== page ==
Disorders related to calcium levels

  • Hypocalcemia: Calcium levels are regulated by the PTH secreted by the parathyroid gland. Hypercalcemia or hypocalcemia result if the body fails to maintain Ca²⁺ levels within the normal range. The presentation of patients with hypocalcemia can vary from asymptomatic to life-threatening hemodynamic instability. Conditions related to low Ca²⁺ include hypoparathyroidism, CKD, and acute pancreatitis.
  • Hypercalcemia: might be mild, moderate, or severe. Principal causes include hyperparathyroidism, thyrotoxicosis, and cancer. Clinical features include constipation, weakness, confusion, and coma.
  • Osteoporosis: a chronic progressive metabolic bone disease characterized by decreased bone density and deterioration of bone strength and integrity. Osteoporosis is common in post-menopausal women and older men and is also associated with many chronic conditions.

Disorders related to magnesium levels

  • Alcoholism: a chronic (> 12 months), problematic pattern of alcohol use causing significant distress. Hypomagnesemia is the most common electrolyte change in alcoholism (decrease intake, increased renal losses, and diarrhea).

Disorders related to phosphate levels

  • Hyperparathyroidism: a condition resulting from elevated PTH levels. The most common cause is a parathyroid adenoma, and other causes include hyperplasia or carcinomas. The presenting features of hyperparathyroidism include nonspecific symptoms (fatigue, constipation), abdominal pain, renal stones, bone pain, and neuropsychiatric symptoms.
  • Hypoparathyroidism: decreased secretion or activity of the PTH. The most common cause of hypoparathyroidism is the iatrogenic removal of the parathyroid glands during thyroid surgeries. Other causes include autoimmune conditions, congenital absence of the parathyroid glands, or defective Ca²⁺ sensing. Features include perioral tingling and numbness, muscle cramps, tetany, carpopedal spasms, and seizures.

Disorders related to bicarbonate levels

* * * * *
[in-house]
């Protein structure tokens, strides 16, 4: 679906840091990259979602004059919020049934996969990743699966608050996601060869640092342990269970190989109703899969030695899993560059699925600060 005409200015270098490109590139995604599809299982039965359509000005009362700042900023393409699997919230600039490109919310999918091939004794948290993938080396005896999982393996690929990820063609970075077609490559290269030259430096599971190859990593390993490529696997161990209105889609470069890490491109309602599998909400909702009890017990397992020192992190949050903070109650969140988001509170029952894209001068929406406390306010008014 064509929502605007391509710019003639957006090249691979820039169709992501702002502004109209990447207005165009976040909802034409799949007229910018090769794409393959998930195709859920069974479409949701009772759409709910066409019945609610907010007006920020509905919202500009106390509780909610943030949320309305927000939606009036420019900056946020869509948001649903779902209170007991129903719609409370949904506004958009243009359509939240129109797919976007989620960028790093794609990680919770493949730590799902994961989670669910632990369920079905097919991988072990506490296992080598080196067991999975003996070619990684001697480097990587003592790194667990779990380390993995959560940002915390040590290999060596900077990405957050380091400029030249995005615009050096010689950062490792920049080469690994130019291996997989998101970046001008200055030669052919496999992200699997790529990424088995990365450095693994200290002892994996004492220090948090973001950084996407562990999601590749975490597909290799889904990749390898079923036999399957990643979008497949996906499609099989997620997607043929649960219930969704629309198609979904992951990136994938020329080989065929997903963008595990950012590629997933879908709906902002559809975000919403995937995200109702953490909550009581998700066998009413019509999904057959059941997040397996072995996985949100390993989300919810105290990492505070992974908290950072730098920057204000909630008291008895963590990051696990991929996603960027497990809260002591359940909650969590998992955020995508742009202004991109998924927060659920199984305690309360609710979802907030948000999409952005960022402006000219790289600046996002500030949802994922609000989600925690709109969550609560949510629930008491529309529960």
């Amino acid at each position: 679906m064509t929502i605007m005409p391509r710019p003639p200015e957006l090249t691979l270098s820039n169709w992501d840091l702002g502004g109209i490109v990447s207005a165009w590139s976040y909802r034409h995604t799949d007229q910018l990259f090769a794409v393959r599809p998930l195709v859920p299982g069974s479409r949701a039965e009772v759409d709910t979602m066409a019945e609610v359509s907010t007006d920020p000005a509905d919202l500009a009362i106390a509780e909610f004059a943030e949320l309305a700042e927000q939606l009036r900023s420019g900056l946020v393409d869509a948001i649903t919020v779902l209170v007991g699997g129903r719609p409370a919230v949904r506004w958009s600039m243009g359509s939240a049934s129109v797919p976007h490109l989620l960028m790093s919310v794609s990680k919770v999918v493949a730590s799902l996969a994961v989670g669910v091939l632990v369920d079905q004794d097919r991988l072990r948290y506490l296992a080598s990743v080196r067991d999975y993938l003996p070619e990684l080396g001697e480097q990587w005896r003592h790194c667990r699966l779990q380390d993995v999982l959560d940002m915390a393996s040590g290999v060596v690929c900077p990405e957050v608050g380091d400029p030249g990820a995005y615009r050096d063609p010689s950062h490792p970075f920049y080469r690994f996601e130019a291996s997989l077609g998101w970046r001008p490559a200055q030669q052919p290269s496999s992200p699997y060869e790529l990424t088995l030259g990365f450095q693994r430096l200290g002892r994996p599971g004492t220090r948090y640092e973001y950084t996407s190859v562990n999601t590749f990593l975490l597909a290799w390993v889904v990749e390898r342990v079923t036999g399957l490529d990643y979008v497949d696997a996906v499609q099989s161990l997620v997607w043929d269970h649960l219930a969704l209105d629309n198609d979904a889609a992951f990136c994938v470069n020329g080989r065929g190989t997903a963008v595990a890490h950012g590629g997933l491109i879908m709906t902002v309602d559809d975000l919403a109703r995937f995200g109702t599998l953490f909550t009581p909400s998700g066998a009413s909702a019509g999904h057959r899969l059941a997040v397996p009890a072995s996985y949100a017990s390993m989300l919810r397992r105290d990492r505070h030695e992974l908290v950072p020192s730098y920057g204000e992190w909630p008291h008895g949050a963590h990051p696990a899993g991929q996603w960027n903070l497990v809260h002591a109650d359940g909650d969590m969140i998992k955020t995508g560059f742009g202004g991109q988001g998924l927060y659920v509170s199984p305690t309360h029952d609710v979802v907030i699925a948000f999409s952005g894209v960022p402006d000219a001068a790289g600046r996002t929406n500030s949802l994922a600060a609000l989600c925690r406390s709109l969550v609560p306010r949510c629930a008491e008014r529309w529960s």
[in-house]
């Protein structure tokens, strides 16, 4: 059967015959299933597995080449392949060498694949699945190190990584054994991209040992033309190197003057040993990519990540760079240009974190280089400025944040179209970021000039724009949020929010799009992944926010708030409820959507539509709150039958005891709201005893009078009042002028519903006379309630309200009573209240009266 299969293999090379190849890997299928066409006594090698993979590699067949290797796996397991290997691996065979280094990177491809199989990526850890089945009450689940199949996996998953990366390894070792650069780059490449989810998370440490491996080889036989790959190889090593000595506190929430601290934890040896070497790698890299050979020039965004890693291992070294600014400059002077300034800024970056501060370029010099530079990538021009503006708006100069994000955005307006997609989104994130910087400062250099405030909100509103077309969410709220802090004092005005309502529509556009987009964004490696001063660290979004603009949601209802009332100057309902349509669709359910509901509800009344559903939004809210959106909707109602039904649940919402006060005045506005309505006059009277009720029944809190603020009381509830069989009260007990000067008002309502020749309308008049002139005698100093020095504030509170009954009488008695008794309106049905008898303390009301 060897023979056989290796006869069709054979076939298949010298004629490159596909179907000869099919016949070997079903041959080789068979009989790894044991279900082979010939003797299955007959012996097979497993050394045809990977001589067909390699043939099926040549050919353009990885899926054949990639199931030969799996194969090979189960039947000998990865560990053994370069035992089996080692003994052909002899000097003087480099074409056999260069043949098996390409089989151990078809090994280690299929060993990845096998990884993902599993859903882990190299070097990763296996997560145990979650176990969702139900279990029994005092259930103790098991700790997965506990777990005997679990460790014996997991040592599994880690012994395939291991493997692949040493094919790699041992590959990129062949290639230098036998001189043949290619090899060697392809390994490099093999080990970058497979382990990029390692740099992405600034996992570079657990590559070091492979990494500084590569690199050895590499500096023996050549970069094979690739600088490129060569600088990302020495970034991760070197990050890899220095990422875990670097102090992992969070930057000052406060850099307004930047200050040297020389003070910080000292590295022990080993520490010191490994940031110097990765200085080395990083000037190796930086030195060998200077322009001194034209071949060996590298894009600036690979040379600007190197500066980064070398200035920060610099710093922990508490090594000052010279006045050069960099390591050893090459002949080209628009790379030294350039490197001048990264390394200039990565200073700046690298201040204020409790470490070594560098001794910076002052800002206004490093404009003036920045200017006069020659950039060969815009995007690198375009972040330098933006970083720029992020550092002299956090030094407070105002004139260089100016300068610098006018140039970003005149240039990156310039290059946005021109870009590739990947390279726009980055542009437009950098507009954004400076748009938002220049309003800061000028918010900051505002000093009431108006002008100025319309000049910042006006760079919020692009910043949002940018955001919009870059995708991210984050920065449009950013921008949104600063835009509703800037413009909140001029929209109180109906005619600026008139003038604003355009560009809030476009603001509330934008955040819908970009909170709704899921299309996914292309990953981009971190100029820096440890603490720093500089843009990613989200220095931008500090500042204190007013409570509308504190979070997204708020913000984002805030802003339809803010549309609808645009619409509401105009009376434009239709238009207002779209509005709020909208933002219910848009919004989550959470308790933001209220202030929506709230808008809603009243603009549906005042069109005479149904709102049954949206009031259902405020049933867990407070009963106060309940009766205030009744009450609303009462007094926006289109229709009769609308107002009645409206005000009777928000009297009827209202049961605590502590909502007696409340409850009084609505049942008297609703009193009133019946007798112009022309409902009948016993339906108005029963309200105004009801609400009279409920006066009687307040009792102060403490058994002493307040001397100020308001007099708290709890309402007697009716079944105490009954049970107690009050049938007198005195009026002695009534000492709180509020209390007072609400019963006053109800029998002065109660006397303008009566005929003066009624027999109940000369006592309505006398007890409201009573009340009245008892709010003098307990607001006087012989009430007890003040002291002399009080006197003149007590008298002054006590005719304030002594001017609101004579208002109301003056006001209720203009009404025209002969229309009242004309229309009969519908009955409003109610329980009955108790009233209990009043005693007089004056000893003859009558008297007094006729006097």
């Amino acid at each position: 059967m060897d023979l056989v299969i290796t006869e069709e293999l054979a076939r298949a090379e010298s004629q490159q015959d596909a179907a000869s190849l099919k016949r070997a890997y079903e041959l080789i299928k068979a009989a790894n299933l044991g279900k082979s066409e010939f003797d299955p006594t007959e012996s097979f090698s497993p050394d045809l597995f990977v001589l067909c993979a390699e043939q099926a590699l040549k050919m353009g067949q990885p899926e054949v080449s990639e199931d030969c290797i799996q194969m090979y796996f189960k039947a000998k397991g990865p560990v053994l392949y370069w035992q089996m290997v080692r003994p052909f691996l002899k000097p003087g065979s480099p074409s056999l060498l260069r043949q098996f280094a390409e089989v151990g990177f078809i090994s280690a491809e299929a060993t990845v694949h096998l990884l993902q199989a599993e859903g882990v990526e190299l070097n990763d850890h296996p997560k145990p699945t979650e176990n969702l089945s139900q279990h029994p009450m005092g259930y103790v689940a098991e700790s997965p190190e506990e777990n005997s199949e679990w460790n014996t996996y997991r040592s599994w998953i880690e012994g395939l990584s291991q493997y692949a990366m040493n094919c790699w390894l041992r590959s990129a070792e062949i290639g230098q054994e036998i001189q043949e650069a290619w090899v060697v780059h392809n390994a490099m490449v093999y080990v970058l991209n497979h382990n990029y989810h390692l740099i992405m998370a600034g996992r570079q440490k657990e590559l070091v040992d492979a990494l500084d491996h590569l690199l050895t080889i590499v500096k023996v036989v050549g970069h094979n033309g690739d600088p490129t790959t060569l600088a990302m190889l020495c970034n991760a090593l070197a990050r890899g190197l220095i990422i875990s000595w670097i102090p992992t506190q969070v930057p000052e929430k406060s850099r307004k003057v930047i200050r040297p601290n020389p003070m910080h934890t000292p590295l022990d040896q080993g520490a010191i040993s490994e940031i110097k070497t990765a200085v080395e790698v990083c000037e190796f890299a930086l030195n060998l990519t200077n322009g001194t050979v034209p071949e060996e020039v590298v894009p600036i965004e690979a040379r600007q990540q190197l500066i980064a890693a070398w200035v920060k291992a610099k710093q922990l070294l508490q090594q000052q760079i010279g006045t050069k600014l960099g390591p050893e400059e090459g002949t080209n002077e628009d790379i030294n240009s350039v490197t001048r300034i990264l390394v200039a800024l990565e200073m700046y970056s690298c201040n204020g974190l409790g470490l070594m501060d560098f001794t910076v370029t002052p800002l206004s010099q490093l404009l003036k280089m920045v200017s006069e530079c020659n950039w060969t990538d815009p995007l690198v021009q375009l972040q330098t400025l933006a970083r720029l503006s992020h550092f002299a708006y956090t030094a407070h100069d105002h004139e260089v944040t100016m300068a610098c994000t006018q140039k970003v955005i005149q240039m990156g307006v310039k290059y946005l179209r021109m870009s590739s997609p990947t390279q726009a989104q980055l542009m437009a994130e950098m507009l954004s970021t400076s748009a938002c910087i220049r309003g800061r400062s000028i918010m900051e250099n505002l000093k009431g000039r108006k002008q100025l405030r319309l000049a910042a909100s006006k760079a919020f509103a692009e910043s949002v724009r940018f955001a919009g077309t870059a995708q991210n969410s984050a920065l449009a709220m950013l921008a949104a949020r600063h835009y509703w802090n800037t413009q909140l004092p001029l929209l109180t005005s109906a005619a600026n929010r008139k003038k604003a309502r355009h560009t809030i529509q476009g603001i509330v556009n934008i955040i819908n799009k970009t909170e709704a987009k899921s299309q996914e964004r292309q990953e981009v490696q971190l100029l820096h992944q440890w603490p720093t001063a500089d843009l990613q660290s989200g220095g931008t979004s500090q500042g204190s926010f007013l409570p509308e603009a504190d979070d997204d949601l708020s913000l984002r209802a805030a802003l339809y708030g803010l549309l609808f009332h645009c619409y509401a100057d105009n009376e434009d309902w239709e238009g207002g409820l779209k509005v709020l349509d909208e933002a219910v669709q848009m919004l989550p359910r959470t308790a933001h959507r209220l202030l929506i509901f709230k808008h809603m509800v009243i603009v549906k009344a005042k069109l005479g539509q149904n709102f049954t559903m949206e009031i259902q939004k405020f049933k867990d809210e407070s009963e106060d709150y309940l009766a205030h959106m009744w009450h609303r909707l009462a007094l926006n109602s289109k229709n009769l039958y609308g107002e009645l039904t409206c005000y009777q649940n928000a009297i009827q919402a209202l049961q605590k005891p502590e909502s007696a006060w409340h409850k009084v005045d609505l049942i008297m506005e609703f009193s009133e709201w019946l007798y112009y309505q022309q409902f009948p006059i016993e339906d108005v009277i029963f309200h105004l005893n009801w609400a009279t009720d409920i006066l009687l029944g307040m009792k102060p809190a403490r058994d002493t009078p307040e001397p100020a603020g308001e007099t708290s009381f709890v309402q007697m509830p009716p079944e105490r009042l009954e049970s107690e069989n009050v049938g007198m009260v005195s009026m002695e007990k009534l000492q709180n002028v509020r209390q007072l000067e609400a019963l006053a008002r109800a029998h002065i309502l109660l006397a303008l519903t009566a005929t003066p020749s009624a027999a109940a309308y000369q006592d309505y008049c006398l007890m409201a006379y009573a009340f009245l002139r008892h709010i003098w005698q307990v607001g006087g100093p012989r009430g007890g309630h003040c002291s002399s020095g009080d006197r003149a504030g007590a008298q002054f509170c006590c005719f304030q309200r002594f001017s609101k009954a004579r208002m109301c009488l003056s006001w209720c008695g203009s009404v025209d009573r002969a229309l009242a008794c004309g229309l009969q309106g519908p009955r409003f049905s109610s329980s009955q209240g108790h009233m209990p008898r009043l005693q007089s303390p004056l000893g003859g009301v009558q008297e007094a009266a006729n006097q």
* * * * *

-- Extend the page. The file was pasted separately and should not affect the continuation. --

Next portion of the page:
• Renal tubular acidosis (RTA) II: a condition characterized by impaired proximal tubular acidification mechanism in the kidneys caused by the reduced reabsorption of HCO3 in the proximal tubules. Renal tubular acidosis II is seen in multiple myeloma, where the excreted light chains produce proximal tubular dysfunction.

References

  1. Allen, M.J., Sharma, S. (2020). Magnesium. StatPearls (Internet). StatPearls Publishing. https://www.ncbi.nlm.nih.gov/books/NBK519036/
  2. Barrett, K.E., Barman, S.M., Brooks, H.L., Yuan, J.J. (Eds.). (2019). General Principles & Energy Production in Medical Physiology. Ganong’s Review of Medical Physiology, 26e. McGraw-Hill. https://accessmedicine.mhmedical.com/content.aspx?bookid=2525&sectionid=204290215
  3. Goyal, R., Jialal, I. (2020). Hyperphosphatemia. StatPearls (Internet). StatPearls Publishing. https://www.ncbi.nlm.nih.gov/books/NBK551586/
  4. Lewis, J.L. (2020). Overview of Disorders of Calcium Concentration. MSD Manual. Professional Version. Retrieved May 2, 2021, from https://www.msdmanuals.com/professional/endocrine-and-metabolic-disorders/electrolyte-disorders/overview-of-disorders-of-calcium-concentration
  5. Lewis, J.L. (2020). Overview of Disorders of Magnesium Concentration. MSD Manual. Professional Version. Retrieved May 2, 2021, from https://www.msdmanuals.com/professional/endocrine-and-metabolic-disorders/electrolyte-disorders/overview-of-disorders-of-magnesium-concentration
  6. Lewis, J.L. (2020). Overview of Sodium’s Role in the Body. MSD Manual. Professional Version. Retrieved May 2, 2021, from https://www.msdmanuals.com/home/hormonal-and-metabolic-disorders/electrolyte-balance/overview-of-sodium-s-role-in-the-body
  7. Lewis, J.L. (2020). Overview of Disorders of Potassium Concentration. MSD Manual. Professional Version. Retrieved May 2, 2021, from https://www.msdmanuals.com/professional/endocrine-and-metabolic-disorders/electrolyte-disorders/overview-of-disorders-of-potassium-concentration
  8. Lewis, J.L. (2020). Overview of Disorders of Phosphate Concentration. MSD Manual. Professional Version. Retrieved May 2, 2021, from https://www.msdmanuals.com/professional/endocrine-and-metabolic-disorders/electrolyte-disorders/overview-of-disorders-of-phosphate-concentration
  9. Morrison, G. (1990). Serum Chloride. In Walker, H.K., Hall, W.D., Hurst, J.W. (Eds). Clinical Methods: The History, Physical, and Laboratory Examinations. 3rd edition. Butterworths. Chapter 197. https://www.ncbi.nlm.nih.gov/books/NBK309/
  10. Patel, S., Sharma, S. (2020). Respiratory Acidosis. StatPearls (Internet). StatPearls Publishing. Available from: https://www.ncbi.nlm.nih.gov/books/NBK482430/
  11. Petrino, R, Marino, R. (2020). Fluids and Electrolytes. Tintinalli, J.E., Ma, O., Yealy, D.M., Meckler, G.D., Stapczynski, J., Cline, D.M., Thomas, S.H. (Eds.). Tintinalli’s Emergency Medicine: A Comprehensive Study Guide, 9e. McGraw-Hill. https://accessmedicine.mhmedical.com/content.aspx?bookid=2353&sectionid=218687466